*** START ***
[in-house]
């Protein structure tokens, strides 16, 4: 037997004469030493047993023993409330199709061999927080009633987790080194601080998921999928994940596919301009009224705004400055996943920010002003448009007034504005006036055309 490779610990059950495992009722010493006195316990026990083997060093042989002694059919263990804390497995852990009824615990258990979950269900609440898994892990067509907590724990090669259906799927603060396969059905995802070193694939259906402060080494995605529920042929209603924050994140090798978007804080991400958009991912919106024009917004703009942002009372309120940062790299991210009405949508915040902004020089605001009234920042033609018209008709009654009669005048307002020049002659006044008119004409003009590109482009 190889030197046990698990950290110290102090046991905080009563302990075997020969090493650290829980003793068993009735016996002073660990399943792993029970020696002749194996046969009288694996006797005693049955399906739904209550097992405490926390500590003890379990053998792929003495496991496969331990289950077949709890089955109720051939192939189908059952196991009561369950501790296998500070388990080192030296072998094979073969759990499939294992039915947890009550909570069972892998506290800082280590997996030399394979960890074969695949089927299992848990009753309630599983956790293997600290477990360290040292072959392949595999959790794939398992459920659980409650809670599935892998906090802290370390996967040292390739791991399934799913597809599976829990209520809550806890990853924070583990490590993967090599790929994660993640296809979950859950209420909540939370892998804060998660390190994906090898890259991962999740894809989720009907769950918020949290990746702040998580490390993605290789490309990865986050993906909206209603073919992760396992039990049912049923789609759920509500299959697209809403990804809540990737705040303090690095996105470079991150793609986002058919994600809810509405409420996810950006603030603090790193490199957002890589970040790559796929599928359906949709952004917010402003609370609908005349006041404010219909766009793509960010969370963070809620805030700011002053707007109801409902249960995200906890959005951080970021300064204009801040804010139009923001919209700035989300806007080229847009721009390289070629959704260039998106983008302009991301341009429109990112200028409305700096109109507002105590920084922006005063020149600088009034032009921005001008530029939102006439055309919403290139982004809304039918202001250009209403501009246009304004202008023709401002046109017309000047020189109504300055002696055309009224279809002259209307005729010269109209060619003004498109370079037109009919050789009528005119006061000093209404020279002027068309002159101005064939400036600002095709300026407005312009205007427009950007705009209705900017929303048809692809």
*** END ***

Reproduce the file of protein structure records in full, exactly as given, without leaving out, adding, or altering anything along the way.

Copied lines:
[in-house]
């Protein structure tokens, strides 16, 4: 037997004469030493047993023993409330199709061999927080009633987790080194601080998921999928994940596919301009009224705004400055996943920010002003448009007034504005006036055309 490779610990059950495992009722010493006195316990026990083997060093042989002694059919263990804390497995852990009824615990258990979950269900609440898994892990067509907590724990090669259906799927603060396969059905995802070193694939259906402060080494995605529920042929209603924050994140090798978007804080991400958009991912919106024009917004703009942002009372309120940062790299991210009405949508915040902004020089605001009234920042033609018209008709009654009669005048307002020049002659006044008119004409003009590109482009 190889030197046990698990950290110290102090046991905080009563302990075997020969090493650290829980003793068993009735016996002073660990399943792993029970020696002749194996046969009288694996006797005693049955399906739904209550097992405490926390500590003890379990053998792929003495496991496969331990289950077949709890089955109720051939192939189908059952196991009561369950501790296998500070388990080192030296072998094979073969759990499939294992039915947890009550909570069972892998506290800082280590997996030399394979960890074969695949089927299992848990009753309630599983956790293997600290477990360290040292072959392949595999959790794939398992459920659980409650809670599935892998906090802290370390996967040292390739791991399934799913597809599976829990209520809550806890990853924070583990490590993967090599790929994660993640296809979950859950209420909540939370892998804060998660390190994906090898890259991962999740894809989720009907769950918020949290990746702040998580490390993605290789490309990865986050993906909206209603073919992760396992039990049912049923789609759920509500299959697209809403990804809540990737705040303090690095996105470079991150793609986002058919994600809810509405409420996810950006603030603090790193490199957002890589970040790559796929599928359906949709952004917010402003609370609908005349006041404010219909766009793509960010969370963070809620805030700011002053707007109801409902249960995200906890959005951080970021300064204009801040804010139009923001919209700035989300806007080229847009721009390289070629959704260039998106983008302009991301341009429109990112200028409305700096109109507002105590920084922006005063020149600088009034032009921005001008530029939102006439055309919403290139982004809304039918202001250009209403501009246009304004202008023709401002046109017309000047020189109504300055002696055309009224279809002259209307005729010269109209060619003004498109370079037109009919050789009528005119006061000093209404020279002027068309002159101005064939400036600002095709300026407005312009205007427009950007705009209705900017929303048809692809």